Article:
There is a huge difference between in-store technology and either web or app. Context and location has a huge effect on whether users will actually engage with it. We’ve installed devices in stores all over the world, and our data shows that 20% of those devices receive over 80% of the engagement.
There don’t seem to be any hard and fast rules: it’s not as simple as saying that devices placed near the entrance will be used more than devices at the back of the store. There are many different factors to take into consideration.
For each individual device, start by asking what it will be used for. Is it to attract customers? To promote specific items? To browse for product information? To locate items in the store? Or to fulfil a transaction? From that, you can assess where the customer is most likely to be when they want to complete each specific task. Is this something they want to do as they enter? While browsing? Or when they’re getting ready to leave? It’s also useful to assess what exactly you mean by a successful engagement: there is often more to consider than just the raw user numbers, and every device is different.
Compare, for example, a wayfinder that helps customers quickly locate items within a store, with a device that takes customers through complex product information and ends up with them making a purchase. In some cases, success may involve customers spending more time with a device: in other cases, success involves them spending less time with the device, if they managed to do what they wanted quickly and easily. You could even measure success by how it affects the burden on store staff: if they’re spending less time telling customers where to find things and whether items are in stock, or answering common questions, then the devices are doing their job.
Traffic flow presents a conundrum for in-store device placement. On the one hand, you want to place devices in busy areas so that as many people as possible will notice them. On the other hand, people usually don’t want to stop and engage with those devices when they’re in the middle of a crowd. Of course, you probably already know the sweet spots in your store for getting people’s attention: they’re almost certainly where you currently place your best-selling items or your existing promotional material, so you may be reluctant to give those up.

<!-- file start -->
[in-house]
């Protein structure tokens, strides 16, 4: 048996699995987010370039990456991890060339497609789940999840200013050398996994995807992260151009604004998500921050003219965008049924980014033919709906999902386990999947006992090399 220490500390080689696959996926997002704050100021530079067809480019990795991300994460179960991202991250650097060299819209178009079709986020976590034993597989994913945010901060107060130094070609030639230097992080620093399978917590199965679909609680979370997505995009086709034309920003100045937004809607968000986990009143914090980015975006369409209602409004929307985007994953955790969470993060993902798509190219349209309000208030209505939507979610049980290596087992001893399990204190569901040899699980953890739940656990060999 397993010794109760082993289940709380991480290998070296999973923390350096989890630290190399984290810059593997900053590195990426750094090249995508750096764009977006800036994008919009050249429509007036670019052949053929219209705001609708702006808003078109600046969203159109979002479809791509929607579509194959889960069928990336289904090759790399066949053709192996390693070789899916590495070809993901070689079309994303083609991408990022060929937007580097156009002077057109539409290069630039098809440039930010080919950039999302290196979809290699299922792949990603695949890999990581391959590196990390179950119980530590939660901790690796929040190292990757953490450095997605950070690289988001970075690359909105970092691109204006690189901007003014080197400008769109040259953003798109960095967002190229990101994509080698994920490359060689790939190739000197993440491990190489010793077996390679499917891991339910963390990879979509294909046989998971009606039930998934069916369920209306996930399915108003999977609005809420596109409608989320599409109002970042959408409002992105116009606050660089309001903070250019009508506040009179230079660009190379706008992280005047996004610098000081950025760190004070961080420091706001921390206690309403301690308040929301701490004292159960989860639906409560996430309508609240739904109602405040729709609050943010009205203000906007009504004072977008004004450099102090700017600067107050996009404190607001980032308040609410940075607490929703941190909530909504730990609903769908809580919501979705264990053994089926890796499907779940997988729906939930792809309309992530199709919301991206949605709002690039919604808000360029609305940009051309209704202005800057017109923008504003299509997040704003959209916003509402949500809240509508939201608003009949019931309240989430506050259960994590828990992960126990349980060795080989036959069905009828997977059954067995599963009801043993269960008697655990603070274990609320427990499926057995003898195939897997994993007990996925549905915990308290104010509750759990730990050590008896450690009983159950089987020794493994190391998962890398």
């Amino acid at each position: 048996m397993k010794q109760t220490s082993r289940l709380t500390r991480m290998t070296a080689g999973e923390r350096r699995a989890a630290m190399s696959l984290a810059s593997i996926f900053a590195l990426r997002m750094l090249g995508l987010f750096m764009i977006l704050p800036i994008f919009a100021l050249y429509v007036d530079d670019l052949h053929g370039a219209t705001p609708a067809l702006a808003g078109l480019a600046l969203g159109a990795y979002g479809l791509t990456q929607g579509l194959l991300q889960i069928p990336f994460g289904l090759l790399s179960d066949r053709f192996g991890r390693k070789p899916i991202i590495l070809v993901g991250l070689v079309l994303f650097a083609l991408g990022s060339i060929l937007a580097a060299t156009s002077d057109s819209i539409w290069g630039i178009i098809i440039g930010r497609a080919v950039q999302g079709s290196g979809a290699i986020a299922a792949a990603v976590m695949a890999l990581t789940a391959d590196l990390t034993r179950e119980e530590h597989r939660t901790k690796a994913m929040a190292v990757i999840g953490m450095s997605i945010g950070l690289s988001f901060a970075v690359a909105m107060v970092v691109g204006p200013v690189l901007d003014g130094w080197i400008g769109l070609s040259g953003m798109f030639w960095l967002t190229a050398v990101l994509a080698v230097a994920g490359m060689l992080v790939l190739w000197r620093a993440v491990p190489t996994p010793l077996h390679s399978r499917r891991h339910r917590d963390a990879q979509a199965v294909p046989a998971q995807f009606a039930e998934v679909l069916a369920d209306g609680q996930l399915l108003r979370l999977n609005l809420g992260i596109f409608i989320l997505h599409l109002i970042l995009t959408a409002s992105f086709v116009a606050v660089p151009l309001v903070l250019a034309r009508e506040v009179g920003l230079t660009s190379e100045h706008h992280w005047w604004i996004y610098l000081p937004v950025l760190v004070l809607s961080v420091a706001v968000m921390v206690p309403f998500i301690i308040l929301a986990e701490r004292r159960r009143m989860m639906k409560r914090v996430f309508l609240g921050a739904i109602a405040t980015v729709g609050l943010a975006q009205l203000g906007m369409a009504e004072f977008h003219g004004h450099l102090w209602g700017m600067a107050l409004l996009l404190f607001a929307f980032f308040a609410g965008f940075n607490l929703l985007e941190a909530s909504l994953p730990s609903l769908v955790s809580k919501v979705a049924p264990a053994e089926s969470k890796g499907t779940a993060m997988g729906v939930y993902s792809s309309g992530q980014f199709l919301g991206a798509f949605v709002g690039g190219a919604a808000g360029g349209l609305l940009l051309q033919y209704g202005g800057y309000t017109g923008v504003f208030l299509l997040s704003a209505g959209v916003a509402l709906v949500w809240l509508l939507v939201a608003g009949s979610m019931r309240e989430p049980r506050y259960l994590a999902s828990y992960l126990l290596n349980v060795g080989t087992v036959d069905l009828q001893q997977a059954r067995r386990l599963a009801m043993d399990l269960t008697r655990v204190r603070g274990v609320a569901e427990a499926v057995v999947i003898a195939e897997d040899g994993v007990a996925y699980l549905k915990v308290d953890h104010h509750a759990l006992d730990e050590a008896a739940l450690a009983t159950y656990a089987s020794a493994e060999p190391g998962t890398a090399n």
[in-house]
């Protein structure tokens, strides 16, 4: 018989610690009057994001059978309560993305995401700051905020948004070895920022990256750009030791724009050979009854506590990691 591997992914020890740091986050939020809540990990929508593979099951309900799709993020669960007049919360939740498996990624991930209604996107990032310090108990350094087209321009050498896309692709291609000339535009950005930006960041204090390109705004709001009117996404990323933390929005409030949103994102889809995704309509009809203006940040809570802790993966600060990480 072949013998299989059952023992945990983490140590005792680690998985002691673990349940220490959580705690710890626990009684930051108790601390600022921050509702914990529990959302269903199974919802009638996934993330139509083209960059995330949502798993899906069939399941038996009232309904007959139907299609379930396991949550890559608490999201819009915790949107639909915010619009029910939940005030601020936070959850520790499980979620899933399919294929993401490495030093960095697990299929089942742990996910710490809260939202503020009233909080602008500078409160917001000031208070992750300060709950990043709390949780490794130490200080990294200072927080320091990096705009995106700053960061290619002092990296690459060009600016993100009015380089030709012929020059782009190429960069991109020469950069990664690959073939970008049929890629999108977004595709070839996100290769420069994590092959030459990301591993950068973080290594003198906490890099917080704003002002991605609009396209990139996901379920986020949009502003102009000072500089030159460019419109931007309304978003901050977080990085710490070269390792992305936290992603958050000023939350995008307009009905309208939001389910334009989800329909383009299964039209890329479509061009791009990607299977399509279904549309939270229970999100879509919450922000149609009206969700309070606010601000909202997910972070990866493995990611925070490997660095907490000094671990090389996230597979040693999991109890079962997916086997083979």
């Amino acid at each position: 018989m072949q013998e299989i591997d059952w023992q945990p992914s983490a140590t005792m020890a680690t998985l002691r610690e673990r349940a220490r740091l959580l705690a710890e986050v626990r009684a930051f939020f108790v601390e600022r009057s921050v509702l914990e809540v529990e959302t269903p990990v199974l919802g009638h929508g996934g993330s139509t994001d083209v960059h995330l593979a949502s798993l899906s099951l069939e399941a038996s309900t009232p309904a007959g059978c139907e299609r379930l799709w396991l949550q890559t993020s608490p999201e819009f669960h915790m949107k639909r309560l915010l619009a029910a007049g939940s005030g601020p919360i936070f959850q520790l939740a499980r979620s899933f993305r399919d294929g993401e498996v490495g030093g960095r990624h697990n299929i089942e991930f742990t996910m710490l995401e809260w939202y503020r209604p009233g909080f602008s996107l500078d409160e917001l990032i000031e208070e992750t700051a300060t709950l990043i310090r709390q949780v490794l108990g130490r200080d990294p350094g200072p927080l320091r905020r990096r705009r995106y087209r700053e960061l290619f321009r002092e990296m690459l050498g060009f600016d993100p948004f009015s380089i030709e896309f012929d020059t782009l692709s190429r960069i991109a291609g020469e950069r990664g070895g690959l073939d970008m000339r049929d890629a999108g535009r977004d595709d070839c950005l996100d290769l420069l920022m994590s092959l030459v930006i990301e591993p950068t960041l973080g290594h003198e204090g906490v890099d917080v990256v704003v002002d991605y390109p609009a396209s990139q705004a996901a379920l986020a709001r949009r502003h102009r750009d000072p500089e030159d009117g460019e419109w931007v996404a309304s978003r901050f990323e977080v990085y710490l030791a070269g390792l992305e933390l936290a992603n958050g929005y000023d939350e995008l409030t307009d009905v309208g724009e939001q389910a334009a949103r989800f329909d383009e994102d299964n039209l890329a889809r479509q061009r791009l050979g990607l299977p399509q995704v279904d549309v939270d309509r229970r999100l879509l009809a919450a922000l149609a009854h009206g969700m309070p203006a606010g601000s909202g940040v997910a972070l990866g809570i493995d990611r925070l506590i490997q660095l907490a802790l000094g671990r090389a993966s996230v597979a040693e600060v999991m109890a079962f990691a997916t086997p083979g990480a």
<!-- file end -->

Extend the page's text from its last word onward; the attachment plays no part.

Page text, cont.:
How long do you expect the customer to use each device? The longer you want them to spend with it, the lower the traffic flow needs to be. A wayfinder or a self-checkout, which only requires a very short engagement, can work well in a busy area. On the other hand, a screen offering detailed product information should probably be placed in a less busy zone. In some cases, it may make perfect sense to tuck a device away in a more secluded area, in which case you may need signage to tell people it exists and direct them towards it.
Lighting and acoustics play a huge part in engagement. If the device uses audio, whether for input or output, consider how much background noise there is likely to be. If it’s in a noisy part of the store, users may have trouble hearing the sound, or the device may not be able to understand their commands.
Poor lighting can render a screen almost unusable. It may be hard for users to see what’s on the screen, or to pick up QR codes on their mobile device. On the other hand, placing the screen in an attractively lighted area can encourage customers to go and take a look. This can present a difficult challenge for store designers: the lighting that works well to showcase products may not be ideal for illuminating digital signage.
To be honest, although we’ve noticed some of the factors that can affect engagement, we can’t claim to have found a magic formula that will determine the best placement for any given device. Every client is different, and every store is unique. What works in one location isn’t guaranteed to work somewhere else. So if a device isn’t getting the attention you were expecting, try moving it and see what happens.